The powerful exchange rate in Mexico still holds at historic levels

I got a place in Mexico this year, not too far from the peak… and I’m still stockpiling pesos, anticipating an eventual decline in the dollar’s value.

Mexico is the #1 expat destination for Americans, with over a million people in residence. Its advantages are many and convincing. If you’d like a retirement home or second home that you can travel to by car, now is the time to look seriously at Mexico while these exchange rates hold.

Canadians Are In The Same Boat As Americans

I looked at the same data for the Canadian dollar and found approximately the same results.

The Canadian dollar hit its peak earlier this year, and has since slumped against the Brazilian real, the Colombian peso, and the Mexican peso.

Of course, it has gained against the U.S. dollar.

Exchange rates for the Canadian dollar against the Chilean peso or the euro have not followed the others’ behavior and don’t follow the U.S. dollar trend.

Here’s A Summary Of Where We Are This Week

Many of us have become a bit complacent, unwittingly thinking that the favorable exchange rates would go on forever. In fact, that never happens…

And to be sure, I’m not making a currency prediction here.

It’s impossible for us to predict the dollar’s behavior, which is why most analysts can only speak convincingly about what happened yesterday… never about what’s going to happen tomorrow.

So I can’t tell you if current trends will continue.

But I do want to call your attention to the fact that the positive trend has reversed since the start of 2016.

Here’s a summary of the countries I covered above:

Summary: Exchange rates vs the U.S. dollar
Country 22-Aug-16 1-Jan-13 2016 Peak Discount from 2013 Loss from Peak
Brazil R$ 3.21 R$ 2.05 R$ 4.09 36.1% 21.5%
Colombia COP 2,874 COP 1,755 COP 3,370 38.9% 14.7%
Canada CAD 1.29 CAD 0.99 CAD 1.42 23.3% 9.2%
Chile CLP 666 CLP 470 CLP 723 29.4% 7.9%
Europe EUR 0.883 EUR 0.755 EUR 0.936 14.5% 5.7%
Mexico MXN  18.29 MXN 12.70 MXN 18.70 30.6% 2.2%


The U.S. dollar is still strong but trending weaker
Lee Harrison
Editor, Overseas Property Alert

Editor’s Note: Lee has already staked his claim in Mexico, taking advantage of the strong, favorable exchange rates. If you think our nearest neighbor may be right for you, join Lee and our staff at our Live and Invest in Mexico Conferencein September to see all that this great country has to offer. Get more info here.




Letters To The Editor

I love your insights. But I don’t understand why Cuenca, Ecuador, was not included in your latest list of cities for “world’s best value properties.”

I live in Cuenca and am currently in Medellín, Colombia, buying another property. From my perspective, Cuenca certainly stacks up to Medellin as far as value is concerned.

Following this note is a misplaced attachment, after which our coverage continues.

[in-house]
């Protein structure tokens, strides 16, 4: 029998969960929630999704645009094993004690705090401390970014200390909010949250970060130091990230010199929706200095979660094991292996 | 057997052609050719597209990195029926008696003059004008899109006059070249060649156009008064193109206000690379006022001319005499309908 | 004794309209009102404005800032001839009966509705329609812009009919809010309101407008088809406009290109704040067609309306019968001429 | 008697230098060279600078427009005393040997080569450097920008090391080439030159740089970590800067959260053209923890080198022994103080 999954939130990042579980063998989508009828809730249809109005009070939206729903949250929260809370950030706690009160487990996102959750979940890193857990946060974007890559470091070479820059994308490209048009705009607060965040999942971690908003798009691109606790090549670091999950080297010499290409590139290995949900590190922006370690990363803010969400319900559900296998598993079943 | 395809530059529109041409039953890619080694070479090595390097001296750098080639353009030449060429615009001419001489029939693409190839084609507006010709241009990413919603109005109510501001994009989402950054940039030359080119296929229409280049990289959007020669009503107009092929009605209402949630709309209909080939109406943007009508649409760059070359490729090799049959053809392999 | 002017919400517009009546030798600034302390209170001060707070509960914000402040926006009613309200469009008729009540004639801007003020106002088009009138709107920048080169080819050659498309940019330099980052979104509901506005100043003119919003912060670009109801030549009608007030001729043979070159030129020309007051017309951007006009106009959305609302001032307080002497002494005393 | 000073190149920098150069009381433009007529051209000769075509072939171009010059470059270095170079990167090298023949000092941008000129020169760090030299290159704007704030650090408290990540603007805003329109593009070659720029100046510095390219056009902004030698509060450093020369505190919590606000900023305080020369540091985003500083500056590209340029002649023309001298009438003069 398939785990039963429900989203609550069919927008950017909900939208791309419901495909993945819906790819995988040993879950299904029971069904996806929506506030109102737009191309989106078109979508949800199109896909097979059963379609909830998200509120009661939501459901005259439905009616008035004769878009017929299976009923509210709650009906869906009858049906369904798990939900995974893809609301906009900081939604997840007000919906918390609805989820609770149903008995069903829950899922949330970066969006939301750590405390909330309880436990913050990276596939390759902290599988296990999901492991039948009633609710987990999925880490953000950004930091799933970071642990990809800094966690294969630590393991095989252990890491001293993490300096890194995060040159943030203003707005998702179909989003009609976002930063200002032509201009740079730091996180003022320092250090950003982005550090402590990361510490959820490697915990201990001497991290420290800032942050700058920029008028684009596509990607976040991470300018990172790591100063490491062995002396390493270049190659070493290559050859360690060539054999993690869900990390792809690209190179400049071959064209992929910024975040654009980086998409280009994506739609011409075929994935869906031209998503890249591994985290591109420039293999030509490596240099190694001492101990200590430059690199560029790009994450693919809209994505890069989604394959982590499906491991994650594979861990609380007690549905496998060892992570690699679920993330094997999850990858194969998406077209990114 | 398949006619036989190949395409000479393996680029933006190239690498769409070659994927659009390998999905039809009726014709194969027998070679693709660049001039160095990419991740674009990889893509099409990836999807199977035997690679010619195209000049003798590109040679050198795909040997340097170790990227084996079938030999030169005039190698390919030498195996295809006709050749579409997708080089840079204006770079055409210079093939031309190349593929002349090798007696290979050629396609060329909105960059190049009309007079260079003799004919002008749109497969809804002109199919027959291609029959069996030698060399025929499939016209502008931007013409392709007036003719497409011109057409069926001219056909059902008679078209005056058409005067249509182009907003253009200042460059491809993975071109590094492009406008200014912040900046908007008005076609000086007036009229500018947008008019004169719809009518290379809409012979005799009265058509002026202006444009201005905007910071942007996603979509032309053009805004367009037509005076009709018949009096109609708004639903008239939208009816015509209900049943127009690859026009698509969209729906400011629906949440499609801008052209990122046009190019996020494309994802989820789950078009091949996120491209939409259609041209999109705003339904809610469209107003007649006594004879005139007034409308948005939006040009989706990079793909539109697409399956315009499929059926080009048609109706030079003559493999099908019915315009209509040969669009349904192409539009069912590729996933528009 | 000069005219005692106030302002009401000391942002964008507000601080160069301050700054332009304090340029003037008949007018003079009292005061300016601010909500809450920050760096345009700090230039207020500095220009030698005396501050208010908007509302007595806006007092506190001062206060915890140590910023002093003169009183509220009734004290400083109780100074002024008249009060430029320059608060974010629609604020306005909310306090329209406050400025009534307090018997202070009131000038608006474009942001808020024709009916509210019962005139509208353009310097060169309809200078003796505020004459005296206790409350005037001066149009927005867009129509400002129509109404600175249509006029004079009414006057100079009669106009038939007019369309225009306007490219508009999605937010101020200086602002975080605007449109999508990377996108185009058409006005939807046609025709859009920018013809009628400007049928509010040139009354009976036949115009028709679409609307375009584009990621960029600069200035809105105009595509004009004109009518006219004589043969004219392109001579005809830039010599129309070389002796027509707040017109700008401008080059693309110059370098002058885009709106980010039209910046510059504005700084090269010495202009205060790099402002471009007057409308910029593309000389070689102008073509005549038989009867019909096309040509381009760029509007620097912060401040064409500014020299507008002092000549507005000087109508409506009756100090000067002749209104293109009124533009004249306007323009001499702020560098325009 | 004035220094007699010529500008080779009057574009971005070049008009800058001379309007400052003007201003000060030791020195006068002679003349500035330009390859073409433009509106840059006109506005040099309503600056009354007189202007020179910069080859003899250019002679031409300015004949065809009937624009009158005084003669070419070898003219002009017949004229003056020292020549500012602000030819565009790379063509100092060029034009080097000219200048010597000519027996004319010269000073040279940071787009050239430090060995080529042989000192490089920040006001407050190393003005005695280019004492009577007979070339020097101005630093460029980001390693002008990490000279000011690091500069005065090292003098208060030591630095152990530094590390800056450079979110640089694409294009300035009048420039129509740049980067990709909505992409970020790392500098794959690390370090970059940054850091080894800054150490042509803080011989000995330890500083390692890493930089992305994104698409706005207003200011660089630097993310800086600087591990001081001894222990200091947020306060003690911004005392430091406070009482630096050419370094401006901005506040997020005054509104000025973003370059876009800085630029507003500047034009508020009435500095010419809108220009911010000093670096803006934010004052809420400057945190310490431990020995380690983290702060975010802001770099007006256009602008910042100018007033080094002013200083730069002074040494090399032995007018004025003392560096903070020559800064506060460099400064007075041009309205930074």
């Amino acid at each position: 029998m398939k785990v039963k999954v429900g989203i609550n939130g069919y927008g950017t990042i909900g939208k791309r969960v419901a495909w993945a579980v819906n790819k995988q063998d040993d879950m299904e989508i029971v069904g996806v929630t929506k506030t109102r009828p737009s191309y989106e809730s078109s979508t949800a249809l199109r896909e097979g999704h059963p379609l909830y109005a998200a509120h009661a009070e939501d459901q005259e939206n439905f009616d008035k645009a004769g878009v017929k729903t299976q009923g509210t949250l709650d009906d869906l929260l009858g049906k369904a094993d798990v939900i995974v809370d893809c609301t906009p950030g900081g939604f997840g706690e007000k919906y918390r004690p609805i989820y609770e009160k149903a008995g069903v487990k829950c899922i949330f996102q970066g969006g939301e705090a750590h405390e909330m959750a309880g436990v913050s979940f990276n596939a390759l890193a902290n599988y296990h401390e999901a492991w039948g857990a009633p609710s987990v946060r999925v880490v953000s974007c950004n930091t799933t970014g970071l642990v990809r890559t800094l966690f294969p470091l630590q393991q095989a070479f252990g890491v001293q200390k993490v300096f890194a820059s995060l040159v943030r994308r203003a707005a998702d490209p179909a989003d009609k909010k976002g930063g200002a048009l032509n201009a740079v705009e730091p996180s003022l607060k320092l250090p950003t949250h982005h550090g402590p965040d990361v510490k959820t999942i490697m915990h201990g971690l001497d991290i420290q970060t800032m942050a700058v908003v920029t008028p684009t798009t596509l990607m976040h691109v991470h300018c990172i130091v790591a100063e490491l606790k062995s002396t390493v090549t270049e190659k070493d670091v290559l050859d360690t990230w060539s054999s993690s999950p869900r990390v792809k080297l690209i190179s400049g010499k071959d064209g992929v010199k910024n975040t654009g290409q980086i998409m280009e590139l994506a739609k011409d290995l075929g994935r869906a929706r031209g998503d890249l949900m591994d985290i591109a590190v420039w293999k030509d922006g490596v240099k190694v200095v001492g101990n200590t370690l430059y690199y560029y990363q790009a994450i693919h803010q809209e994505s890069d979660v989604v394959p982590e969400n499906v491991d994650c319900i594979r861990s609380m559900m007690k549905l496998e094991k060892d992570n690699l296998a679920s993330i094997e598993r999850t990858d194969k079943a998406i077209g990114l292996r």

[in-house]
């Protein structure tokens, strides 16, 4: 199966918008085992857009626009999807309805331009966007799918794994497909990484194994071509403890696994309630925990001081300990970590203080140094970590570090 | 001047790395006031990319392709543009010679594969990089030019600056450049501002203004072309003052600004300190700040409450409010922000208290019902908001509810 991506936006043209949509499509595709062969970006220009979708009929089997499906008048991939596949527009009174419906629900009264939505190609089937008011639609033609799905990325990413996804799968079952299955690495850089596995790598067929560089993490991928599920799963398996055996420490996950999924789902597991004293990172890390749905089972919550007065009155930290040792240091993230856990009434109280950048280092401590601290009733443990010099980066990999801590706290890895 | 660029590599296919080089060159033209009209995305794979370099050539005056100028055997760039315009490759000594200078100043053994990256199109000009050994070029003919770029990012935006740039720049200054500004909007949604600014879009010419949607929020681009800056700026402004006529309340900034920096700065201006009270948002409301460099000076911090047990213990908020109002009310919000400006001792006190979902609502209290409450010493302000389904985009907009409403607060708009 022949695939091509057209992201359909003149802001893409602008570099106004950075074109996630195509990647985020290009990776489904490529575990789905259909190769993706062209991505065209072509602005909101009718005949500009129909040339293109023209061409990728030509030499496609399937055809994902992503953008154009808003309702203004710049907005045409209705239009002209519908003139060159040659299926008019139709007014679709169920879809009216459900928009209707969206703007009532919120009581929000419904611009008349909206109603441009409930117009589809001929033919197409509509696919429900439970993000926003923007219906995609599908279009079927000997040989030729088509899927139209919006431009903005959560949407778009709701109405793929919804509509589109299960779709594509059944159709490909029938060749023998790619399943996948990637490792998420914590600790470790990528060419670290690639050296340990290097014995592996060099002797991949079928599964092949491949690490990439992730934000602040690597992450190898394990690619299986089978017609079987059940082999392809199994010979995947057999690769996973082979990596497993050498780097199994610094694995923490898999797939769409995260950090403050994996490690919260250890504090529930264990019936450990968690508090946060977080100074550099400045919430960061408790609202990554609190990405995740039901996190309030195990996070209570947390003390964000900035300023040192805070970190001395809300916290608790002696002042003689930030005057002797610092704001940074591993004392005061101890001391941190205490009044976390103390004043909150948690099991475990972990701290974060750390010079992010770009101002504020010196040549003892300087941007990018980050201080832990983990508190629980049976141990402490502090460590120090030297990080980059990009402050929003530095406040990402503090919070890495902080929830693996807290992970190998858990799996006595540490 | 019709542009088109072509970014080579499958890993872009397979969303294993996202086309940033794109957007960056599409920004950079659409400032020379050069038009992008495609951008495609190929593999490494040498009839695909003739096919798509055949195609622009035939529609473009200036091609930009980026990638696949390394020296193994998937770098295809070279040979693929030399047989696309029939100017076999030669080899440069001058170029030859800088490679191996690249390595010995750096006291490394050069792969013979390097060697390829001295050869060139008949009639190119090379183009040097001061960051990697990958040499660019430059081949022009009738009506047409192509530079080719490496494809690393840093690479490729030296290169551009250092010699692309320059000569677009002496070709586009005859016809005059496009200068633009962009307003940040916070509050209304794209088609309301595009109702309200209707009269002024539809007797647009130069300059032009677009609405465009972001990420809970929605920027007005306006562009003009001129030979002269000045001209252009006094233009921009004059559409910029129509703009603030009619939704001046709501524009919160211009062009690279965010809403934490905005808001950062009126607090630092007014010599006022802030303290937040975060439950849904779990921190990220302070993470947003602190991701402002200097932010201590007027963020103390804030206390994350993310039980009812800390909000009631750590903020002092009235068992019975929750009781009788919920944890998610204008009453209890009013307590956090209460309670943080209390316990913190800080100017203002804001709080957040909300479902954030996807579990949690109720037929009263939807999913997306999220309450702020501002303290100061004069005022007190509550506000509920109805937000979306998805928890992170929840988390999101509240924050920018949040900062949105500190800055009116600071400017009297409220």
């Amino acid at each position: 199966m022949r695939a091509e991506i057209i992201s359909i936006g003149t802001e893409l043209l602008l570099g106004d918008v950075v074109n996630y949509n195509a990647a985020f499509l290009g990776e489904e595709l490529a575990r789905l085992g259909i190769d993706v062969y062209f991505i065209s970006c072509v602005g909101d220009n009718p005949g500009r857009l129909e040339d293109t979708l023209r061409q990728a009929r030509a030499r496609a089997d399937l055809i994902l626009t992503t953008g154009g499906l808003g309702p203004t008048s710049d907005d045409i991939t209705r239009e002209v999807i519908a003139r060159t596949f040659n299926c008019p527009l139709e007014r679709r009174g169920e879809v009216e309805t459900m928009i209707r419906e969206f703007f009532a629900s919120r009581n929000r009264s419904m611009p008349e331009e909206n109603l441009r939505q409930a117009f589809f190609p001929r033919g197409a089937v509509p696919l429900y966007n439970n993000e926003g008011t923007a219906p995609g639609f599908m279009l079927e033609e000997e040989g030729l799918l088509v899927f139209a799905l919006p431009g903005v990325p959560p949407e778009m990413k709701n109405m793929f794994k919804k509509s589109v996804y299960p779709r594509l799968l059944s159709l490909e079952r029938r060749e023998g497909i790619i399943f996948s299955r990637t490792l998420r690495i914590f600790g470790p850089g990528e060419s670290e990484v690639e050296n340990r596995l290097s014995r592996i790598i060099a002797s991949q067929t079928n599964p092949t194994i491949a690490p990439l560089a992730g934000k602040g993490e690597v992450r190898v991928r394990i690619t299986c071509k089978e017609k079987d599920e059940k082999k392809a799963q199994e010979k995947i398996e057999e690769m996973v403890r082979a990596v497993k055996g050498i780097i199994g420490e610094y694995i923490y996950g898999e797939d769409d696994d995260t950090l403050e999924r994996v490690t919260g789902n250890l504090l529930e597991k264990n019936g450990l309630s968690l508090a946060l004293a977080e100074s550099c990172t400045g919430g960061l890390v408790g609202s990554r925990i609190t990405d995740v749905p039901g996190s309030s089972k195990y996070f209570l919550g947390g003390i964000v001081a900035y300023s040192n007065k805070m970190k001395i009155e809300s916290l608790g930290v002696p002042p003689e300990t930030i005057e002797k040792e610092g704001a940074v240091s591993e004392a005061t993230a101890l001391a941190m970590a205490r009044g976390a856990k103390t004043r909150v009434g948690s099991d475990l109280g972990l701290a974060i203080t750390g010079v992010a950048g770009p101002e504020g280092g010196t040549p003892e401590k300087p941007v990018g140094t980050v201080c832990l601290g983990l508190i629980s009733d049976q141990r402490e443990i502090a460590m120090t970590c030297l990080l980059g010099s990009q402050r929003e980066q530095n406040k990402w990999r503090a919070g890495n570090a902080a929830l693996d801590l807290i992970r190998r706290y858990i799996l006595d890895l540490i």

I don’t know the methodology for evaluating the list that Neil is referring to. It might be easier to find the formula for Coca Cola, Google’s search algorithm, or the recipe for Mrs. Field’s chocolate chip cookies.

But I personally believe that when it comes to properties, Cuenca and Medellín can both represent a good value.

The lifestyles are far different. Cuenca offers an Andean lifestyle in a beautiful, 16th-century colonial city, with lots of fellow expats. Medellín is an upscale, cosmopolitan city with high-end, modern construction and amenities… with relatively few expats.

I’ve lived in both places, and I think both are good-value property markets. To me, it’s an issue of where you’d rather be.


I just saw that several associates of an El Chapo relative were captured in Puerto Vallarta. What kind of recommendations are you telling me and my wife about?

If this actually happened, I would like my money back. I am very disappointed… I will stay in some backwater area in the United States where I am safe.

Thanks a lot.

For anyone who doesn’t know who El Chapo is, he’s Joaquín Guzmán, infamous leader of the Sinaloa drug cartel. Fred is referring to a recent incident where Mr. Guzmán’s son (also with the cartel) was abducted from a restaurant in Puerto Vallarta by members of the rival Jalisco Cartel. He was released a few days later.

I assume that Fred is also a member of a cartel and concerned that the Jalisco Cartel may want to strike out at him, too. (Otherwise, why would they want him?)

I’ve spent significate time in a country that has a huge drug business (the United States) and countries that supply that business (like Colombia and Mexico). My experience has been that if you stay away from the drug trade, you’ll have no reason to know it’s there.

I can’t speak for other publications, but I’ll happily give Fred back all the money he paid for Overseas Property Alert… or at least I would if it weren’t free. (But seriously, all editorial products at Live and Invest Overseas come with a money-back guarantee.)


Hi Lee,

I want to know if you have a checklist to follow for evaluating a property one intends to purchase for investment purposes. Likewise, what pitfalls or warning signs that may appear.

I’ll be shopping in the Dominican Republic and will tour from the capital around and up to the north coast. I have a small budget, under US$150,000.

Any advice would be greatly appreciated.

Best Regards,

As a matter of fact, I did an article on selecting a rental investment property last year. You can see it here.

Have a question? You can write to Lee here.